It seems strange that one Swedish campaigner who is taking the findings of the scientific community about climate change to a wider audience should be subject to so much controversy.
The cynicism is led by disbeliever in Chief, US President Donald Trump.
Media outlets seem equally sceptical. Sky News questioned the “zero carbon” status of the trip, concluding regardless of its carbon status (zero) the boat’s construction cost of upwards of €4m meant the average traveller could not afford a similar trip.
Thunberg herself has said, “There’ll always be people who don’t understand or accept the science. I’ll ignore them. Climate delayers want to shift the focus from the climate crisis to something else.”
When International Climate Talks were scheduled to take place in New York, the influential teenage environmental activist decided to make the journey to help bring some of her growing influence to bear on proceedings.
This meant making a voyage across the Atlantic on board an 18-metre racing yacht, the Malizia II, kitted out with solar panels and underwater turbines.
The voyage is a demonstration of Thunberg’s declared values, which revolve around reducing emissions. While flying to New York would have been much quicker, it would pump close to 1,000kg of carbon dioxide into the atmosphere. Conventional cruise ships weren’t an option either; they often have an even bigger carbon footprint.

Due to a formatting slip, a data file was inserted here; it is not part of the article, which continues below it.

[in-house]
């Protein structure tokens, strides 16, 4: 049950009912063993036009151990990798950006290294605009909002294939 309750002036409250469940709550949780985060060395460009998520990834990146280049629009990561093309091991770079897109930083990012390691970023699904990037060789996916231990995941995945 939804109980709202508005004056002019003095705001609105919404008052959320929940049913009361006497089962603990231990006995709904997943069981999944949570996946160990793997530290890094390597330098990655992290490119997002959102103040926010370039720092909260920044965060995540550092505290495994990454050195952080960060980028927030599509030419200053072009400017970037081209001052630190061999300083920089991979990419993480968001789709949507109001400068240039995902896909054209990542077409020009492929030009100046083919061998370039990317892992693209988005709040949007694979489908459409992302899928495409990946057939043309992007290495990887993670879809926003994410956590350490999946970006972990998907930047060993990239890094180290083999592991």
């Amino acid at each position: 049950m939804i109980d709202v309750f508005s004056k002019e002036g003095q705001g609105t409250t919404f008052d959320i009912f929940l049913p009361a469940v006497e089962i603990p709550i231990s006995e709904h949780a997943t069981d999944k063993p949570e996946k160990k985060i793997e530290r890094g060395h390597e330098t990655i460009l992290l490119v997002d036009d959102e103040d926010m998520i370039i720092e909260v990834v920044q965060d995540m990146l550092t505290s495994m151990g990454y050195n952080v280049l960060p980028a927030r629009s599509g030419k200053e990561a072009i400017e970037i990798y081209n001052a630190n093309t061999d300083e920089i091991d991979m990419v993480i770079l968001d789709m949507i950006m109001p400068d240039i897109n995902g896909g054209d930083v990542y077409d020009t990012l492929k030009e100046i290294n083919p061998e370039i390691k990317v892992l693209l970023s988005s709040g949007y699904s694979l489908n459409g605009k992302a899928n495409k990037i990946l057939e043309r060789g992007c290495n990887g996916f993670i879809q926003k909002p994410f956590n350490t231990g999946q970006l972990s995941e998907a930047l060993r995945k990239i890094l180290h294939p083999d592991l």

Instead, Thunberg chose to travel on the Malizia to highlight the way today’s society is not geared up to address the climate challenge.
She told the New York Times, “I decided to sail to highlight the fact that you can’t live sustainably in today’s society. You have to go to the extreme.”
The trip certainly was extreme; the was no kitchen or toilets on board. And the 3,500 nautical mile journey lasted 15 days; setting sail from Plymouth in the UK on August 14, 2019 and reaching New York City on August 28.
Although these extreme measures really have no place in business travel, can Thunberg’s decision to travel in this way teach us anything about our own travel responsibilities?
Certainly, it does suggest that we need to pose ourselves some hard questions before making travel arrangements:
However, as Thunberg’s trip so clearly illustrates in order to be truly green, travel today requires us to take extreme measures.
The best way to reduce our emissions and carbon footprint is simply not to make the journey at all.
However, some trips do need to take place. It would be a sad day indeed if we were no longer able to travel and experience other places and cultures.
This means we also all have a responsibility to lobby governments and travel providers to ensure they change their infrastructure and make it possible to choose greener ways of travel and switch to a zero-carbon economy.
Perhaps Thunberg’s trip most clearly illustrates that we can all make choices; but we need to combine this with lobbying for better solutions so it is easier to make the right choice.